My Friend’s Wife Dream

Last night I had a vivid dream which has stayed with me. These are the details:

I am in the backseat of a cab that is briskly turning down narrow alleyways in an old section of the city. Outside the window is a blur because of the raindrops first settling and then sliding down the glass. The rain is little more than mist at this point, a moist blanket wrapped over the dusk, but soon it will be a downpour. I turn away from the window and face the woman seated beside me. She is in a cocktail dress that would have been all the rage in the late 1950s. Her breasts, normally nondescript, are now augmented, which makes her look simultaneously sexy and cartoonish. As she subtly leans the back of her head against her seat, her round breasts press upward, and my first thought is that they are saying “hello” to me. I look away from her. I am not at all comfortable, for this woman is my friend’s wife. As I have known the two of them for years, I am accustomed not thinking of her as a sexual person, even though of course she always has been. In my mind, until now, she has been more like a sister to me, a woman hidden behind her conservative clothes (gray turtle neck sweaters or blazers, trousers, “sensible shoes,” like she could be a model for Talbot’s), a saccharine sweet, Southern Evangelical Christian smile (always kind, but never inviting), and a spirit of civic, do-gooder activism that makes her seem more suitable for a school fundraiser potluck than for a night on the town.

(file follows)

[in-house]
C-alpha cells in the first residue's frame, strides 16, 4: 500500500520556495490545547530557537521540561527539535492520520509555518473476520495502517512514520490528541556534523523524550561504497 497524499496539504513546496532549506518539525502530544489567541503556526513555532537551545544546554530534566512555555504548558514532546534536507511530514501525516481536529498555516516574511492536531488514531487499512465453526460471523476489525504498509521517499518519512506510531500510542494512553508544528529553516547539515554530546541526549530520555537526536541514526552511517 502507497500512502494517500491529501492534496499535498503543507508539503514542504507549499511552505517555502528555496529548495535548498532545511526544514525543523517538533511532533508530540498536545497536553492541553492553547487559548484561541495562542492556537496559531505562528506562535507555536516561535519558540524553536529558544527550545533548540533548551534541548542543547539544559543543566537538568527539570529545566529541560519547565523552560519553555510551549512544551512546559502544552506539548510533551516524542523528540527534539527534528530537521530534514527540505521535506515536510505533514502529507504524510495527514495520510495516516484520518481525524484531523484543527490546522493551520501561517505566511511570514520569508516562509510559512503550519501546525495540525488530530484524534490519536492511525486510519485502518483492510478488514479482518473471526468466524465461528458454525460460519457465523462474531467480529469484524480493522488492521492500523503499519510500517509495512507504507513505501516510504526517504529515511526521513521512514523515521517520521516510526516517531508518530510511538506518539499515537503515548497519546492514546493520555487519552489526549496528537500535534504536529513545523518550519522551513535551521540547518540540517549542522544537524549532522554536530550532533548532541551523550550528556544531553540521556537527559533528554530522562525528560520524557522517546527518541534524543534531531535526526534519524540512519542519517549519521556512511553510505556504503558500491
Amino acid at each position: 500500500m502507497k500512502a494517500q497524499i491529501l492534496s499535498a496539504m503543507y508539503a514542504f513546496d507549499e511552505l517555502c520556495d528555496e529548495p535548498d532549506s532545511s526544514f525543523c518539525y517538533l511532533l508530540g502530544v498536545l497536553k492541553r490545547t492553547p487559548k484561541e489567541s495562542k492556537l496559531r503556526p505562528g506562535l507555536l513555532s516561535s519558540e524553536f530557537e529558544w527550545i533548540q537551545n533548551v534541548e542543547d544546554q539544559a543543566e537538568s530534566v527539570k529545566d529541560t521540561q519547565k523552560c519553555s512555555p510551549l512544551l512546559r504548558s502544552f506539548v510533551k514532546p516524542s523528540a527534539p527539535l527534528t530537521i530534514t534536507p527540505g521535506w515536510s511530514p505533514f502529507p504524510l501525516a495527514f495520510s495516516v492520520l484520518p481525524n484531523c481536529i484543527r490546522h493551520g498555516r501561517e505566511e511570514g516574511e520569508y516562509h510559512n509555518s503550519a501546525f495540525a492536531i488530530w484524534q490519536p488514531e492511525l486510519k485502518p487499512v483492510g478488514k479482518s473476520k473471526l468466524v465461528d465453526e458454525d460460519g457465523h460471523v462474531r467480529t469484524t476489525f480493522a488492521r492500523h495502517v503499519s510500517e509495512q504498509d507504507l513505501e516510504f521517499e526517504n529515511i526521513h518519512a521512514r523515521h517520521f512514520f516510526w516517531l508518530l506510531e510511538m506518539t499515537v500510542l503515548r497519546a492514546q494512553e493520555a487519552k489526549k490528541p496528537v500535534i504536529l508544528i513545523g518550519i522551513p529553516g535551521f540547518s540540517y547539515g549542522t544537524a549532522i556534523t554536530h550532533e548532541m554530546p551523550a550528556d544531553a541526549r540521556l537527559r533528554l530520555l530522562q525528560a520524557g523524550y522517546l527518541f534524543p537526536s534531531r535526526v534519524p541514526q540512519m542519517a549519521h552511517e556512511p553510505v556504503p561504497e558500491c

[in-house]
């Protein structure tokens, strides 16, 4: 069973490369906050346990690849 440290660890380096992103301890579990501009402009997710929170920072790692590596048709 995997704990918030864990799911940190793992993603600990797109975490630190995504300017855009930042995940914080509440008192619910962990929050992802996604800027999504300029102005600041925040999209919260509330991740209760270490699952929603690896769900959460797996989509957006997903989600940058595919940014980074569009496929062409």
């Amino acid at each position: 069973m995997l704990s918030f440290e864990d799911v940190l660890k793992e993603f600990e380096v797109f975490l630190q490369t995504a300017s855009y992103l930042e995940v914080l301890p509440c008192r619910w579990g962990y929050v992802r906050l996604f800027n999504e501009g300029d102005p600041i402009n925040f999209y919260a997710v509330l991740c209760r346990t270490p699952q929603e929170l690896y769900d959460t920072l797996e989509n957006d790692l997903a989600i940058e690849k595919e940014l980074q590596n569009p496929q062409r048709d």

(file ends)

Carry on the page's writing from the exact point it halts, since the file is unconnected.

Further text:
The cab drops us off on a damp, gray street of fish supply shops and seafood eateries. We are on the side of a hill that descends to waves crashing upon jagged rocks, and the smell and the feel of salt overwhelms everything else out here. It is like the sea below is making its way up the hill with the intention of dragging us all back down into the deep. There is a long line of people on the sidewalk that curves up the outer side of this salted hill. People are dressed appropriately for the cold, moist, early evening weather, and so my friend’s wife stands out in her yellow cocktail dress. I take my place in the back, and I allow my friend’s wife to stand in line in front of me. I stare at her auburn hair which is dancing in the sea gusts sweeping up from the bottom of the hill. Her hair is long, which is almost hippie like and seems all the more scandalous in contrast with her 1950s era outfit. Besides contrasting with her outfit, her hair is totally unlike I have ever seen over the many years, for usually she keeps her hair in a bun that tells the wide world that she is all business for the Lord. Now, tonight, for some reason, she has stepped out from all that and is playing with her look. It is as if I have never known her. I wonder if this is the kind of playful abandon she has indulged from time to time with her husband, my close friend, behind closed doors. I am ashamed even to have thought about that, for I am of the mind that we should never imagine our closest friends having any lives of their own behind closed doors. In our imagination, they should stay forever asexual, comfortable, and pleasant; those people with whom we share a cocktail while reminiscing old times.